Where the landlord has an agent, they may be given the task of ensuring that these requirements are met. However, the landlord will remain responsible for any breaches.
The landlord is not required to produce an EPC when an existing lease is renewed, only when the tenant changes.
Landlords should bear in mind the most appropriate way of communicating with prospective tenants. Weblinks or electronic communications are acceptable, provided that prospective tenants will be able to access information in this way and consents to receive it in this form. The Landlord should maintain
In this context, ‘available’ means that the document must be made available for inspection. It is not necessary to provide a copy at this stage.
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an auditable trail of communication to show: whether a tenant has agreed to receive an EPC electronically; and whether they have in fact received it.
If a landlord already has an EPC for a property, for example because it was recently purchased and the EPC was part of the Home Information Pack, this EPC can be used for the subsequent rental. EPCs are valid for 10 years from the date of its production for rental purposes but only for 12 months if it is to be used for a HIPs related sale.
In the case of verbal tenancies, i.e. where there is no written agreement, it may not always be clear when the tenancy was made. The landlord should provide a copy of the EPC to the new tenant as soon as it becomes clear who will be taking up the tenancy.
Landlords providing emergency accommodation
Landlords providing accommodation where a tenant needs urgent relocation because of an emergency are exempt from the requirement to make an EPC available before renting out the dwelling if there is no valid certificate and insufficient time to commission one. However, an EPC must be provided as soon as is reasonably practicable after the renting out the dwelling.
Validity period of EPCs
EPCs are valid for ten years and can be reused for new tenants as many times as required within that period. If a new EPC is commissioned, this then becomes the only valid one. EPCs are not invalidated by renovation works or improvements. However, a landlord may wish to obtain a new certificate to demonstrate the energy efficiency improvements to potential tenants.
An EPC will relate to a single dwelling, so if a building is converted such that it will contain more, or fewer, separate dwellings than before, a new EPC will be required in relation to each new self-contained dwelling.
Production of EPCs
EPCs must be produced by an accredited Domestic Energy Assessor (DEA) or a Home Inspector (HI). Home Inspectors are accredited to produce Home
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Information Packs for private marketed sales, of which the EPC is one element. Dwellings for rent only require EPCs and the associated Recommendations Report.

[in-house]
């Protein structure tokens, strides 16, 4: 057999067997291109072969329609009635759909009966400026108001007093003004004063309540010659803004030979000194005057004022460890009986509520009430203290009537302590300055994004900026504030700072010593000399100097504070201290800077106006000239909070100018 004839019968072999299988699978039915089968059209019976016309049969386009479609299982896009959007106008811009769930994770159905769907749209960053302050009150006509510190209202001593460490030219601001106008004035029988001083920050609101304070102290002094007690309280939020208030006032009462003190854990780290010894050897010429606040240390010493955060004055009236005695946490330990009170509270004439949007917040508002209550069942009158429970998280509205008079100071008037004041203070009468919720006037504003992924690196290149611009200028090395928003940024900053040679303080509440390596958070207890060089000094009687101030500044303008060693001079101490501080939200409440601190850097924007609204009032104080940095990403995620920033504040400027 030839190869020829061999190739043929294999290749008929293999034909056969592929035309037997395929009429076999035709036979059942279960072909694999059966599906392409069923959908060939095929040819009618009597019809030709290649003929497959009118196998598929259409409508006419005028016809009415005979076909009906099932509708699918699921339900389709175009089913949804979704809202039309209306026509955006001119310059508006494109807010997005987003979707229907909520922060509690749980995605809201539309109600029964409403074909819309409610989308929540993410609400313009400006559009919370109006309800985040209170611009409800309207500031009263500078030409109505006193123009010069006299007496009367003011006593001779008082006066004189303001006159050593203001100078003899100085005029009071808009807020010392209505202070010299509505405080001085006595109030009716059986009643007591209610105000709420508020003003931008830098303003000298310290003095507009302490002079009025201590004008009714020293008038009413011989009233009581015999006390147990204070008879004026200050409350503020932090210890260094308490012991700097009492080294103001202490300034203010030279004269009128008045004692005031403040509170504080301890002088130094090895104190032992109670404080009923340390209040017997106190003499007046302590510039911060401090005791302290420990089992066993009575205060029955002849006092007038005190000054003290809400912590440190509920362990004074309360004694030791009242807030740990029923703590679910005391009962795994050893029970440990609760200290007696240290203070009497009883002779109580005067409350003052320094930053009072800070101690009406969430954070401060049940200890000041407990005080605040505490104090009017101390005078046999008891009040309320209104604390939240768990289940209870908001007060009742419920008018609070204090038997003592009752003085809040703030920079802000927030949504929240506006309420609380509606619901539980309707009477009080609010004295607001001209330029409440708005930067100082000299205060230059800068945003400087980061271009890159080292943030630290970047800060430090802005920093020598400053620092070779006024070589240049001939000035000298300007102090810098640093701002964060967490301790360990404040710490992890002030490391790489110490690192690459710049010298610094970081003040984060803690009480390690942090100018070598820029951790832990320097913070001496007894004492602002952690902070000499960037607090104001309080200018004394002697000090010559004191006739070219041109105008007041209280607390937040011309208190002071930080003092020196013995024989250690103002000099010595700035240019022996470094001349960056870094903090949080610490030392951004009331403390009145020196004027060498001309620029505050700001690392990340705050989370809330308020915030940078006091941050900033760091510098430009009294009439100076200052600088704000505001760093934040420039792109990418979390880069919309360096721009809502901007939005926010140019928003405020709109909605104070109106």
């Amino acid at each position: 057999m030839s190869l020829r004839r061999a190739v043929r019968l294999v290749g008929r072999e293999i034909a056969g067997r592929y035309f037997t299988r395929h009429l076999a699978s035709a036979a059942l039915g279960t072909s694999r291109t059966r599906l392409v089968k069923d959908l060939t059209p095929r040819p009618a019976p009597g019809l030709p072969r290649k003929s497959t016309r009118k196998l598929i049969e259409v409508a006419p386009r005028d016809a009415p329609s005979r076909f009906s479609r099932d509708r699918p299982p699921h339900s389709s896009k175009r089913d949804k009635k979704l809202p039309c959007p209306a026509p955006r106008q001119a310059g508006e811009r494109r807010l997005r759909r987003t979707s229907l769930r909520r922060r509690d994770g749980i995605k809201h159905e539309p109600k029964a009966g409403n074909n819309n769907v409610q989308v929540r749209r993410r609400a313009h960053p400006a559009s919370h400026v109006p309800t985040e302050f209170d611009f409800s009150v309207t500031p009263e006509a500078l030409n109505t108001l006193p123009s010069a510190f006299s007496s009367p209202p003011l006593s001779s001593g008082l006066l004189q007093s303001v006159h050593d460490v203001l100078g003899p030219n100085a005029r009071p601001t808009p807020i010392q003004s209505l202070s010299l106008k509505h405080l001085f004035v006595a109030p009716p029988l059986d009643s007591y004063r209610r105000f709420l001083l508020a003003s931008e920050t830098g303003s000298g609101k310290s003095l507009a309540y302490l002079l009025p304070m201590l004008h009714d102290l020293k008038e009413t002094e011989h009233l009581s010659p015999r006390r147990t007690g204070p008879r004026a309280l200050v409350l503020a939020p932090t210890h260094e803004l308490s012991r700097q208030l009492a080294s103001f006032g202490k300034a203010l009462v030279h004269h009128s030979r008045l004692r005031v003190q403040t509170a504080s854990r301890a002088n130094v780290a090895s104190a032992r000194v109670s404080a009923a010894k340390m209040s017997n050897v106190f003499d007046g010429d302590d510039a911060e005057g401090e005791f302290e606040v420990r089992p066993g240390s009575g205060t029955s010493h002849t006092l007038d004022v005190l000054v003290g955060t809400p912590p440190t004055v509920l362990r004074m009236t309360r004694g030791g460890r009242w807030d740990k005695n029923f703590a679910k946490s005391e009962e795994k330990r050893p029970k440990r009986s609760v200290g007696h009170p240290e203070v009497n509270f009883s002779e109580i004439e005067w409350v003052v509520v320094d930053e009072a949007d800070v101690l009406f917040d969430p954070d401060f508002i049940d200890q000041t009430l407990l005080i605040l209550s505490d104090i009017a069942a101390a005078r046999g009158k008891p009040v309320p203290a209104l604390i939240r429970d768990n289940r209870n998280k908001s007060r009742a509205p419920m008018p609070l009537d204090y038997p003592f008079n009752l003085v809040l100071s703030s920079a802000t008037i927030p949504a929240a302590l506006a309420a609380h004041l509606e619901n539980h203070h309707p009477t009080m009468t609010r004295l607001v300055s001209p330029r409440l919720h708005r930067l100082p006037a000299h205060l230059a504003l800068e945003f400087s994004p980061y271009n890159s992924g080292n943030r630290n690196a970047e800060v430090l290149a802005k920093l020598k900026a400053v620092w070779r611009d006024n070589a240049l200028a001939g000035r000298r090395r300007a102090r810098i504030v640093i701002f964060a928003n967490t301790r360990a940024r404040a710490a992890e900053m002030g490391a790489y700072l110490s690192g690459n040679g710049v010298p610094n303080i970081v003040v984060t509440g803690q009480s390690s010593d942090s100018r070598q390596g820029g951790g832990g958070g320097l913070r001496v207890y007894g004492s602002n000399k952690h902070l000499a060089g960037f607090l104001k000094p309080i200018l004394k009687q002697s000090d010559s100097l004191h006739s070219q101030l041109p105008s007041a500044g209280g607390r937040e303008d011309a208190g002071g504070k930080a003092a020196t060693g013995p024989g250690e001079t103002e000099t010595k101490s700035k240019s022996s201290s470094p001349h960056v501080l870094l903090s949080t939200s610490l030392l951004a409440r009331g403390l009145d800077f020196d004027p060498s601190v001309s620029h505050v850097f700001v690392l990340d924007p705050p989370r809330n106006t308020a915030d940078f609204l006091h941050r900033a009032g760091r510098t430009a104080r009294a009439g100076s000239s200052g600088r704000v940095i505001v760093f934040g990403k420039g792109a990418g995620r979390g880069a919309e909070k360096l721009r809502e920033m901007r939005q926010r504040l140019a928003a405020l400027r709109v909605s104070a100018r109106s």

To be accredited, a DEA or HI must be registered with an accreditation scheme. It is the scheme’s responsibility to ensure the assessor is competent and that periodic quality checks are carried out on the assessor’s work.
The DEA or HI will carry out a survey of a property to gather data about the dwelling and the building fabric, the extent of any insulation, the installed heating and hot water services and the fixed lighting.
As they may be visiting occupied homes, both DEAs and HIs are required to pass a basic Criminal Records Bureau (CRB) check. This requirement applies to inhouse staff trained as DEAs as well as those external to the organisation.
Landlords or DEAs may choose to employ individuals to gather the data needed for an EPC, or it may be more efficient for surveyors or those visiting a dwelling for other data gathering purposes to gather EPC input data at the same time. The DEA must still visit the dwelling to satisfy themselves that the data is accurate and can be relied upon, unless the EPC is being created using sampling techniques, or it is a revision to account for improvement works and there is sufficient evidence as to the validity of the new data (further guidance on when a dwelling should be visited is set out below).
A CRB basic check is needed for a data gatherer who visits dwellings unaccompanied by either the DEA or the landlord where the dwellings have tenants. If data is gathered during a site visit of a void property this may not be necessary.
There are a number of ways to identify energy assessors who could produce domestic EPCs:
• the EPC register at www.epcregister.com has a search facility to locate assessors in a given postcode area. The search will identify assessors that have agreed to have their details given out, and will show their accreditation details and qualifications, contact details and any areas of expertise (eg a particular construction type)
• lists may be held by lettings and management agents and estate agents involved in the rental market
• through panels: these are groupings of DEAs established to identify work opportunities and pass these on to their members
• sole traders operating and advertising locally
Landlords may also seek accreditation for their own staff.
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Methodology Reduced data Standard Assessment Procedure (RdSAP)